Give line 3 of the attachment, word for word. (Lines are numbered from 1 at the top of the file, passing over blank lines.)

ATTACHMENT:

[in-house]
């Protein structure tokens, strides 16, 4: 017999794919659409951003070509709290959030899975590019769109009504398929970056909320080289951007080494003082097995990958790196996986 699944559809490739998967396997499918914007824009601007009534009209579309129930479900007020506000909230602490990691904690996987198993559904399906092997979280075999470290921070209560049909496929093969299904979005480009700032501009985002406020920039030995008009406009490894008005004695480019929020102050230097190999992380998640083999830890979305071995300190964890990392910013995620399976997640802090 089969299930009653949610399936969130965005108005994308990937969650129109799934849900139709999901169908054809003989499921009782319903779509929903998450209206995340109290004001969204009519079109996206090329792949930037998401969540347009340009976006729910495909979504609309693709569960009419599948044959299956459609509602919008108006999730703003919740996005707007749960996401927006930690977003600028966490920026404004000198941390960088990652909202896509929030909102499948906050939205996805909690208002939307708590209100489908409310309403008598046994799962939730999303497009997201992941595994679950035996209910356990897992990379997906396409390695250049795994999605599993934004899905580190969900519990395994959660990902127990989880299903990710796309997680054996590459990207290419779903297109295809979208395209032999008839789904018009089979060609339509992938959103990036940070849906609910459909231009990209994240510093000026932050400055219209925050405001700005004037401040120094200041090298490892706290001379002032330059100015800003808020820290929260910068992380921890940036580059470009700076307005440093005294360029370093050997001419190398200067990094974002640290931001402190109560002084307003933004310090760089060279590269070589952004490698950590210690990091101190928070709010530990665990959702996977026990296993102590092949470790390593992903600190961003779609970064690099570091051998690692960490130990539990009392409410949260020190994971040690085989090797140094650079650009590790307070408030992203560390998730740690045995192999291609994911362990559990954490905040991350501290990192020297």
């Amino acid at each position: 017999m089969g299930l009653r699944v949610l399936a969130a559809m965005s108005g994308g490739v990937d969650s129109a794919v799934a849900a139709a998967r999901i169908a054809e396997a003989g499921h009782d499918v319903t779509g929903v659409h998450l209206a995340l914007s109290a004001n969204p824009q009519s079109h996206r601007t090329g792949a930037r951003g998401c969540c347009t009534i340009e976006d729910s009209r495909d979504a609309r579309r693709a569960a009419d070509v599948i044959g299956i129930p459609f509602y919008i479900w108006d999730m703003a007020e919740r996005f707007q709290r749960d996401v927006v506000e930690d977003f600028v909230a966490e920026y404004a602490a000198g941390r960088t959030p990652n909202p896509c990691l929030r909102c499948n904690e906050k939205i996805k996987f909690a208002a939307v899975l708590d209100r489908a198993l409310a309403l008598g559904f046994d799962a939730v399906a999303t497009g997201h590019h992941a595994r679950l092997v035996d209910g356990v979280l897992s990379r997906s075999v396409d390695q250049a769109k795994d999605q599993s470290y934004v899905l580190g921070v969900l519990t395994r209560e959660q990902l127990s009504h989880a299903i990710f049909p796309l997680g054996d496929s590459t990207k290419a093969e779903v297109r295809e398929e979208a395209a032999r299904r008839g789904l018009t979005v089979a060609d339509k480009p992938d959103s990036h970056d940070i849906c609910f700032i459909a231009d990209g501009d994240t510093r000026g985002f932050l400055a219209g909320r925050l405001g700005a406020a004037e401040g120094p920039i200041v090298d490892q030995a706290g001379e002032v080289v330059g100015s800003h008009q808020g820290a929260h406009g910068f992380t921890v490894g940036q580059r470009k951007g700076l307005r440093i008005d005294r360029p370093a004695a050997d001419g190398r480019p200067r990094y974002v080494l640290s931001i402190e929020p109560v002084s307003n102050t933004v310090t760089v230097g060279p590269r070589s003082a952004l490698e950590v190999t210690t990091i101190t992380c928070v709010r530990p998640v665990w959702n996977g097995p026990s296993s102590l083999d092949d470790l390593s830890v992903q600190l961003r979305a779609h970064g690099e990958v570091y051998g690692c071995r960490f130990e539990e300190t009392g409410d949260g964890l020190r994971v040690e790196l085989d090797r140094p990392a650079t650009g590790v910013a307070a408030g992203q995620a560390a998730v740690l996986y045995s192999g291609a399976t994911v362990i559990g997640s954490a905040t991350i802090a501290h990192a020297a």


């Amino acid at each position: 017999m089969g299930l009653r699944v949610l399936a969130a559809m965005s108005g994308g490739v990937d969650s129109a794919v799934a849900a139709a998967r999901i169908a054809e396997a003989g499921h009782d499918v319903t779509g929903v659409h998450l209206a995340l914007s109290a004001n969204p824009q009519s079109h996206r601007t090329g792949a930037r951003g998401c969540c347009t009534i340009e976006d729910s009209r495909d979504a609309r579309r693709a569960a009419d070509v599948i044959g299956i129930p459609f509602y919008i479900w108006d999730m703003a007020e919740r996005f707007q709290r749960d996401v927006v506000e930690d977003f600028v909230a966490e920026y404004a602490a000198g941390r960088t959030p990652n909202p896509c990691l929030r909102c499948n904690e906050k939205i996805k996987f909690a208002a939307v899975l708590d209100r489908a198993l409310a309403l008598g559904f046994d799962a939730v399906a999303t497009g997201h590019h992941a595994r679950l092997v035996d209910g356990v979280l897992s990379r997906s075999v396409d390695q250049a769109k795994d999605q599993s470290y934004v899905l580190g921070v969900l519990t395994r209560e959660q990902l127990s009504h989880a299903i990710f049909p796309l997680g054996d496929s590459t990207k290419a093969e779903v297109r295809e398929e979208a395209a032999r299904r008839g789904l018009t979005v089979a060609d339509k480009p992938d959103s990036h970056d940070i849906c609910f700032i459909a231009d990209g501009d994240t510093r000026g985002f932050l400055a219209g909320r925050l405001g700005a406020a004037e401040g120094p920039i200041v090298d490892q030995a706290g001379e002032v080289v330059g100015s800003h008009q808020g820290a929260h406009g910068f992380t921890v490894g940036q580059r470009k951007g700076l307005r440093i008005d005294r360029p370093a004695a050997d001419g190398r480019p200067r990094y974002v080494l640290s931001i402190e929020p109560v002084s307003n102050t933004v310090t760089v230097g060279p590269r070589s003082a952004l490698e950590v190999t210690t990091i101190t992380c928070v709010r530990p998640v665990w959702n996977g097995p026990s296993s102590l083999d092949d470790l390593s830890v992903q600190l961003r979305a779609h970064g690099e990958v570091y051998g690692c071995r960490f130990e539990e300190t009392g409410d949260g964890l020190r994971v040690e790196l085989d090797r140094p990392a650079t650009g590790v910013a307070a408030g992203q995620a560390a998730v740690l996986y045995s192999g291609a399976t994911v362990i559990g997640s954490a905040t991350i802090a501290h990192a020297a």